At the point, I simply do not know what to say about the budget debate – but this much is certain: it’s not about money so much as it is ideology! That being said, let’s wade right into the debate about money, ideology, social programs, and specifically medical costs. How in the world can anyone expect to cut medical costs when government leaders refuse to deal with the 500-lb gorilla in the room? “Which gorilla?” you may well wonder.
How about the vaunted entrepreneurial, privatizing nonsense that Congress keeps resurrecting despite almost 20 years of proof that it does not work, at least not in health care (or, as far as I can see, in any essential service – fire, police, armed services). And the very thought of Congress privatizing Medicare — the Republican’s latest proposal – is based on even more than the usual fallacious assumptions. First and foremost, it assumes any rational insurer wants to cover the highest risk population for any price. Second, it assumes any insurer would insure a high-risk population for $15,000/year – less than they charge low-risk people. Third, it takes no account of the differences among those covered by Medicare – e.g., between those who are 65 and those who are 85 – but promises $15,000/year for everyone. And privatization in health care DOES NOT WORK! What part of “does not work” do the Republicans not understand?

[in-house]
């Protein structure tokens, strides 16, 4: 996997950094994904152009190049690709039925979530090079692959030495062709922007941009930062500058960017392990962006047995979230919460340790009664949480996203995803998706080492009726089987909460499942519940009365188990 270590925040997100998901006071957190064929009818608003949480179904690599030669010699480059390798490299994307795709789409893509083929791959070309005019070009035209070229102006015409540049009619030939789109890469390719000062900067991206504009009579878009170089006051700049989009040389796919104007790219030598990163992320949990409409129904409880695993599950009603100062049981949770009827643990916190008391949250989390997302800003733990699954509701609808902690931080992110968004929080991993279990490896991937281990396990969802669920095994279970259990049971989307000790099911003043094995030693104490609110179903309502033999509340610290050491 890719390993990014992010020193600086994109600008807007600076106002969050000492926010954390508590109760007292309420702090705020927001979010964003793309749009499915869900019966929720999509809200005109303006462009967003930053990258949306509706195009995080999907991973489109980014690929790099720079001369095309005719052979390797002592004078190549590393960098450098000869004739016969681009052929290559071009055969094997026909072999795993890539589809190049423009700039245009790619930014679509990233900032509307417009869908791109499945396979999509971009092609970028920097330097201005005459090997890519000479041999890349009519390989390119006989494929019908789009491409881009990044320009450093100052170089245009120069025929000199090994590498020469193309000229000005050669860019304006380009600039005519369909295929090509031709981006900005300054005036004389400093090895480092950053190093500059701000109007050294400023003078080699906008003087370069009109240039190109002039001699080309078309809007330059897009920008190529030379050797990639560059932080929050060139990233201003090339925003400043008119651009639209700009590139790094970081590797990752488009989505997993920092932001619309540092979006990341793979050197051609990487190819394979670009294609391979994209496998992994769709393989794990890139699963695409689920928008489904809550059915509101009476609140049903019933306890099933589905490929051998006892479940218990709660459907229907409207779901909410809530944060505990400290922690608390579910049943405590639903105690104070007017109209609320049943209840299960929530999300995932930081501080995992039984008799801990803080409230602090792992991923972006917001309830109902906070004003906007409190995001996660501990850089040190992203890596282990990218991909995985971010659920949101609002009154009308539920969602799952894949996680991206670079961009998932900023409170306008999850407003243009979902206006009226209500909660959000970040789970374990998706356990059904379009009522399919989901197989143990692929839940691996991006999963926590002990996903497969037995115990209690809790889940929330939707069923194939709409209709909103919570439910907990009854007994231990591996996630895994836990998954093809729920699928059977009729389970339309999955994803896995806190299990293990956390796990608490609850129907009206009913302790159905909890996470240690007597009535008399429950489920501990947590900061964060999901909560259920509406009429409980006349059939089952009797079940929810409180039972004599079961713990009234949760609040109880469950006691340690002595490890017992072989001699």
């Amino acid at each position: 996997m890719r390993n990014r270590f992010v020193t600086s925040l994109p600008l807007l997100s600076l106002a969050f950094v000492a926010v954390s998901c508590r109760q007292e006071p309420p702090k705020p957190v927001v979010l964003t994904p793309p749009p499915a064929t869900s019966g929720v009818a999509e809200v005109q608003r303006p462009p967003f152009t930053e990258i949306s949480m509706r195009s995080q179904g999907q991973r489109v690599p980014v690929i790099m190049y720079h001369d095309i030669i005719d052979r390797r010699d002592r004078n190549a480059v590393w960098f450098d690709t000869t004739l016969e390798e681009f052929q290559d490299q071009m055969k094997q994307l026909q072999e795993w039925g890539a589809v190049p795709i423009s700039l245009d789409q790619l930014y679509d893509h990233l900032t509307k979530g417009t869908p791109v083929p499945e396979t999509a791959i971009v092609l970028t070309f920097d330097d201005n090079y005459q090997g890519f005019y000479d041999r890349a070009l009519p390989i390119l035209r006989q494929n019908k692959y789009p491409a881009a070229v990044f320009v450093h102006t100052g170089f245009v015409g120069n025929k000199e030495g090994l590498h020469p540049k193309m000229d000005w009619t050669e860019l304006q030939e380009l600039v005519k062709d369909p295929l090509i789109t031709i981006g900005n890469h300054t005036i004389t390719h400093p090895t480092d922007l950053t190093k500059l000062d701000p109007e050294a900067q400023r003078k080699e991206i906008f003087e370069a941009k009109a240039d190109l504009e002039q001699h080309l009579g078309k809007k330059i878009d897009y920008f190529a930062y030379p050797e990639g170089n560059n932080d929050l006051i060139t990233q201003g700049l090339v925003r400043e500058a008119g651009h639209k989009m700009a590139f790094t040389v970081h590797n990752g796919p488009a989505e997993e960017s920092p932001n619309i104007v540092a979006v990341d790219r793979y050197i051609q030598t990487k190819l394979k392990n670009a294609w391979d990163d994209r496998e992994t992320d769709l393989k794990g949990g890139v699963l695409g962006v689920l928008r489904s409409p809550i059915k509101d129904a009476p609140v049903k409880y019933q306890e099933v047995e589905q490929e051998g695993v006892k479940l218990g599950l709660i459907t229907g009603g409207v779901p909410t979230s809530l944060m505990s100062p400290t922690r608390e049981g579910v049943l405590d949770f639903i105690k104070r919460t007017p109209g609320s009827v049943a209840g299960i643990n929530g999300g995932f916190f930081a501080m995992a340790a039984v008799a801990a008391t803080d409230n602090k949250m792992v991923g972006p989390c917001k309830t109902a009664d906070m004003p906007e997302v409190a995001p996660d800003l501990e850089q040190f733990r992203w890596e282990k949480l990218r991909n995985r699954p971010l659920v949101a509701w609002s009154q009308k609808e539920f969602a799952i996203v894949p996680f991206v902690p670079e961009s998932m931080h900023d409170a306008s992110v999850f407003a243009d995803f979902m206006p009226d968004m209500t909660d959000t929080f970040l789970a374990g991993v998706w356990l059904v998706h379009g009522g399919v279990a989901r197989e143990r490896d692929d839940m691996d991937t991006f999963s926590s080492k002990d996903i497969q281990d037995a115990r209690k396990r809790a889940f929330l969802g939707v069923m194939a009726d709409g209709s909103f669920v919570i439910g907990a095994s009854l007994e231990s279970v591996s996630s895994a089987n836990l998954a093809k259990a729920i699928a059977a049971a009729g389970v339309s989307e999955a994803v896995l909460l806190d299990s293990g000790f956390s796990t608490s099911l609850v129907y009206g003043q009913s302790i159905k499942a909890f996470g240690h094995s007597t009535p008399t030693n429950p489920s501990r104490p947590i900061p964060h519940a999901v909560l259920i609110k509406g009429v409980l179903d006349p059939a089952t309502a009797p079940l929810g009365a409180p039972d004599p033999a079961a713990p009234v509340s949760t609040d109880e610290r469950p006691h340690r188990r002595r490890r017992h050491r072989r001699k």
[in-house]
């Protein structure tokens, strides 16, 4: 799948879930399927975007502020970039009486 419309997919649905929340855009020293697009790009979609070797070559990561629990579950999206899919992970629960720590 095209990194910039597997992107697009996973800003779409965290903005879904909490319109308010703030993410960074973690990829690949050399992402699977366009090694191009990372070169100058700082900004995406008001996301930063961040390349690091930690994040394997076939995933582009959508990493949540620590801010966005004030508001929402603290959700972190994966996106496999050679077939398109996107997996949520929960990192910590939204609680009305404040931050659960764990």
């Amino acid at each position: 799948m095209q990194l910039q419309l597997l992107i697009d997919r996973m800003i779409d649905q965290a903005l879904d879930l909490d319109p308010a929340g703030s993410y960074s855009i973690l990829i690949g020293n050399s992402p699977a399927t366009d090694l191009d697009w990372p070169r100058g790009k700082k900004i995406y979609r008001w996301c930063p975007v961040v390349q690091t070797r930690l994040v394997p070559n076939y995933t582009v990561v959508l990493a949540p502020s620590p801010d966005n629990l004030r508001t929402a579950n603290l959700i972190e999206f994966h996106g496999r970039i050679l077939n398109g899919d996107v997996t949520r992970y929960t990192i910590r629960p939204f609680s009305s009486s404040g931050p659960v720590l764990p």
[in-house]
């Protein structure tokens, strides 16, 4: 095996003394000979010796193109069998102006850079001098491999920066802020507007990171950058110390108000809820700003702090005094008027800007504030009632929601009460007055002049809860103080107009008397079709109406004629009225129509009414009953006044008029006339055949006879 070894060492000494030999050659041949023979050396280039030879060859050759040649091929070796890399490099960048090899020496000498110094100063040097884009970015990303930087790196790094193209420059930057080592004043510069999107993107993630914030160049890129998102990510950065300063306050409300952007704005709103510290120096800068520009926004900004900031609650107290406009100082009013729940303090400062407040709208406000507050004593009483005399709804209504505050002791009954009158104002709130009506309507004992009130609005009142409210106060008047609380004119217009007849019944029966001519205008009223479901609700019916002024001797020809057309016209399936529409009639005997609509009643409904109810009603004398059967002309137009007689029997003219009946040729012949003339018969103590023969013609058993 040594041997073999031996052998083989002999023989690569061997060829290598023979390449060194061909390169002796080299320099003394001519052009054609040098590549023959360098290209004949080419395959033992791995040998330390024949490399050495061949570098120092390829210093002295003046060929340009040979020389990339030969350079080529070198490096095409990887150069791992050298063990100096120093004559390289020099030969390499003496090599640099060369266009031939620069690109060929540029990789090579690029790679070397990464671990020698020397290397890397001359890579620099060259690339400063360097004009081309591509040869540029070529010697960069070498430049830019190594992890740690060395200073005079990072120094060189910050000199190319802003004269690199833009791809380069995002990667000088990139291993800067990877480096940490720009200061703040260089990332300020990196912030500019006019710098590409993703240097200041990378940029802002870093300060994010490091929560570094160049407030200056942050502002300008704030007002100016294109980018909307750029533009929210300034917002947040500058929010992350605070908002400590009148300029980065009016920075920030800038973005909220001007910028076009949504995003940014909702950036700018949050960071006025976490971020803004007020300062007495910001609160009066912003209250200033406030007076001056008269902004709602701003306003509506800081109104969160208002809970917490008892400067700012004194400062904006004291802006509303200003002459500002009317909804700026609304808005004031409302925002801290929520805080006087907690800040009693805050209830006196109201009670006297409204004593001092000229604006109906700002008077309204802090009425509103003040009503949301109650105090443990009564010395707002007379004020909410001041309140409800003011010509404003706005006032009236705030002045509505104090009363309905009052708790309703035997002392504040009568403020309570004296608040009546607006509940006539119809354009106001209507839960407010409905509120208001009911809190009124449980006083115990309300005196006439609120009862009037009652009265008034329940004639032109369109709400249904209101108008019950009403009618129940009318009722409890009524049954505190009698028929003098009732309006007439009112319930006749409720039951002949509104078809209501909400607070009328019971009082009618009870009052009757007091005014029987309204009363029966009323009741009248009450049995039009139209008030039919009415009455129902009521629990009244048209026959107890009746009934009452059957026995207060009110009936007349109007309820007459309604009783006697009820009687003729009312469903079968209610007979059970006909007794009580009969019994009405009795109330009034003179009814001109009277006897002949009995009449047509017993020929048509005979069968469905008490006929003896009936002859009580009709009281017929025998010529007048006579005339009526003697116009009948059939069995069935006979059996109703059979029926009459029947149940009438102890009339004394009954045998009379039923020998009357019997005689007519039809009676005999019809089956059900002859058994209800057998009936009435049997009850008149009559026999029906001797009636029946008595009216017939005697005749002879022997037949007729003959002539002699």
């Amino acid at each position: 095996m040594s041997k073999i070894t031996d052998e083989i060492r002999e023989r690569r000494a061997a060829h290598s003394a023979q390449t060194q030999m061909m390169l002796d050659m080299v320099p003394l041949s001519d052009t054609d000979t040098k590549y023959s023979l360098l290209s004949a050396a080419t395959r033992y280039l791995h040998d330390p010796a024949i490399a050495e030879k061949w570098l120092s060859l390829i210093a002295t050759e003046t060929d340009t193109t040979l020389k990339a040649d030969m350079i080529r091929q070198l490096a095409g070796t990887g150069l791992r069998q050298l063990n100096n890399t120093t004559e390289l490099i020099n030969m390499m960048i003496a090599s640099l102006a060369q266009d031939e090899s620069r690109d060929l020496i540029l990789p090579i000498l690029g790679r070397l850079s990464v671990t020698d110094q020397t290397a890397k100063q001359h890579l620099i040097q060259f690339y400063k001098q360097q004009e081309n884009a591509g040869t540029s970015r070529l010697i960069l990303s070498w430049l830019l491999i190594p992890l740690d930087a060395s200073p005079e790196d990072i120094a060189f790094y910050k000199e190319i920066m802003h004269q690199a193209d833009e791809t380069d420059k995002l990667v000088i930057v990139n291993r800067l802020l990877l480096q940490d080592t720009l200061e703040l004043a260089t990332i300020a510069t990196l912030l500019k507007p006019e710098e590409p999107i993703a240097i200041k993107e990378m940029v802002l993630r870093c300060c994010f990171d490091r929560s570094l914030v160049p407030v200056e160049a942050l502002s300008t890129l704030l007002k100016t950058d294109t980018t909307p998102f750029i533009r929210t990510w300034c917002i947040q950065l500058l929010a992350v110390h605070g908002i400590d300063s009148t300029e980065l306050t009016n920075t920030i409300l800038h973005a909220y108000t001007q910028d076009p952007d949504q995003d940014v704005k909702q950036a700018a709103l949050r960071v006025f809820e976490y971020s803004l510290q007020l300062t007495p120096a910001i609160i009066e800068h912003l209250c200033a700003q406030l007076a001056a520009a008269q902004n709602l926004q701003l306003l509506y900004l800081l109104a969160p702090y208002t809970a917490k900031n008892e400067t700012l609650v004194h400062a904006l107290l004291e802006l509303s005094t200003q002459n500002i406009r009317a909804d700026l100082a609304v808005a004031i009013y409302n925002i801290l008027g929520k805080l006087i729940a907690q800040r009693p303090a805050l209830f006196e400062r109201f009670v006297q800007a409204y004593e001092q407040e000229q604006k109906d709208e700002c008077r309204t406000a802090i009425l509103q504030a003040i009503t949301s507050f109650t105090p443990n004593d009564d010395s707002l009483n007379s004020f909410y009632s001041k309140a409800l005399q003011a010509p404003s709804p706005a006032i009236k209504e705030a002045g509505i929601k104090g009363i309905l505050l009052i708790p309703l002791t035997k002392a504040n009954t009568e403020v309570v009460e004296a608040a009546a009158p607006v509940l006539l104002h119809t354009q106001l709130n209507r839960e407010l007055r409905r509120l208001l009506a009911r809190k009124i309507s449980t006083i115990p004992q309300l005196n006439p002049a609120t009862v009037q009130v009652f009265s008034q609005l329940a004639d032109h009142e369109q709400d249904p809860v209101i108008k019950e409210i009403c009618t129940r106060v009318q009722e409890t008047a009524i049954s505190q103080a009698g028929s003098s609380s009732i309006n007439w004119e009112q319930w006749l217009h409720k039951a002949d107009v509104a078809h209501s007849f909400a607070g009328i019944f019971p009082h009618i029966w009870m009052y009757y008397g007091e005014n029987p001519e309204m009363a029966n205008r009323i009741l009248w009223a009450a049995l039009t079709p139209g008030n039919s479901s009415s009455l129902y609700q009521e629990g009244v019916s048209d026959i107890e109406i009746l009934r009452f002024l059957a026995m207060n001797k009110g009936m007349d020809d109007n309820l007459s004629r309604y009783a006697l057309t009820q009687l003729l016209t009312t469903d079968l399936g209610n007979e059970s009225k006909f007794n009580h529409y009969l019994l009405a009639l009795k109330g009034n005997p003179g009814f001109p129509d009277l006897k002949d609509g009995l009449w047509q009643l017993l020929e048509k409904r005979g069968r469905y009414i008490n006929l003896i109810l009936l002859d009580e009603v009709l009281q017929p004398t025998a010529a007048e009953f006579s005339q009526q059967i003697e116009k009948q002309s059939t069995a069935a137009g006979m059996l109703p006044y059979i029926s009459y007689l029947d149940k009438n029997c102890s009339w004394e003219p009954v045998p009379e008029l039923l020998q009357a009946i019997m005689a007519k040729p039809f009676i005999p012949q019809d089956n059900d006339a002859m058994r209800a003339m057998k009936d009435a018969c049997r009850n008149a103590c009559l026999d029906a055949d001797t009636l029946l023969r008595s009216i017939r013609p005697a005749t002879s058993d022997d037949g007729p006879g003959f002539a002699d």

We have the only “privatized” health care in the world (for those not on Medicare or Medicaid) and it costs more than any of the so-called socialized systems anywhere else in the world. Stop. Full period. AND NO ONE DISPUTES THIS–NOT REPUBLICANS OR DEMOCRATS.
In case you need more proof that the profit motive does not cut costs, consider the outrageous increase KV Pharmaceuticals imposed on 17P, a drug long used and frequently mixed by various pharmacies to prevent preterm labor. KV Pharmaceuticals purchased the exclusive right to sell 17P under the name Makena for 7 years after receiving Food and Drug Administration (FDA) approval. Prior to FDA approval, compounding pharmacies had been producing progesterone treatments at a cost of about $10 to $20 per dose. KV priced Makena at $1,500 per dose, and, as women require approximately 20 doses per pregnancy, the total cost soared from $200 to an astounding $30,000 per pregnancy. Only after an outcry from citizens and the medical community did the FDA make a rare decision to allow compounding pharmacies to continue to manufacture 17P. So last month, KV released its price adjustment for Makena: the new price will be $690 per injection, or $8,280 per pregnancy. What a bargain! We now get to pay $8,280 for what used to cost $200!
So before we even start debating privatizing Medicare, maybe we’d better look at ways we can control greed in a “privatized” system… or maybe the goal really is to price the poor and the old out of the system altogether. Let them die and decrease the excess population.
Maternity Advocates Challenge High Cost of Preterm Birth Drug. http://abcnews.go.com/Health/WomensHealth/price-preventing-premature-births-skyrockets-drug/story?id=13104588. Accessed April 11, 2011.